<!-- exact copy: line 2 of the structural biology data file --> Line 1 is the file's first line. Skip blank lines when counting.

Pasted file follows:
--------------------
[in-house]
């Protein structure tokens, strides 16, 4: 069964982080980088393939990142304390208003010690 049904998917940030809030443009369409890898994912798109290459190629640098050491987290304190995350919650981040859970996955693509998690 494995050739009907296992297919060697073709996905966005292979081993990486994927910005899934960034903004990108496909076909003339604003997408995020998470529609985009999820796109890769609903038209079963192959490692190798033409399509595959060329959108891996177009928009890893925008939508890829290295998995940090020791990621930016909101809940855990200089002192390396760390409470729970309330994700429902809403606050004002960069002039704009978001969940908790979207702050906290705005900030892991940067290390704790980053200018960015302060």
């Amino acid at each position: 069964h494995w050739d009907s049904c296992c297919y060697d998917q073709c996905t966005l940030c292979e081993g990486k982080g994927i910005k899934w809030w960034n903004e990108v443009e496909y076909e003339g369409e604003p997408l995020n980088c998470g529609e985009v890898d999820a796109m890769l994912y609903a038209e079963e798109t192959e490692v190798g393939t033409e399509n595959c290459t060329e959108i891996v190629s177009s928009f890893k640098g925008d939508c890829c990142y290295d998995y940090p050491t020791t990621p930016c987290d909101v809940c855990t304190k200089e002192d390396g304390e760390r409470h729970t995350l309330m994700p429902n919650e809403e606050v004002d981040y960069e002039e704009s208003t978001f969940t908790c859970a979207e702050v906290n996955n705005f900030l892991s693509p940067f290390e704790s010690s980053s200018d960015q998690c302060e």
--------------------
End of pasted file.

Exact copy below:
């Protein structure tokens, strides 16, 4: 069964982080980088393939990142304390208003010690 049904998917940030809030443009369409890898994912798109290459190629640098050491987290304190995350919650981040859970996955693509998690 494995050739009907296992297919060697073709996905966005292979081993990486994927910005899934960034903004990108496909076909003339604003997408995020998470529609985009999820796109890769609903038209079963192959490692190798033409399509595959060329959108891996177009928009890893925008939508890829290295998995940090020791990621930016909101809940855990200089002192390396760390409470729970309330994700429902809403606050004002960069002039704009978001969940908790979207702050906290705005900030892991940067290390704790980053200018960015302060």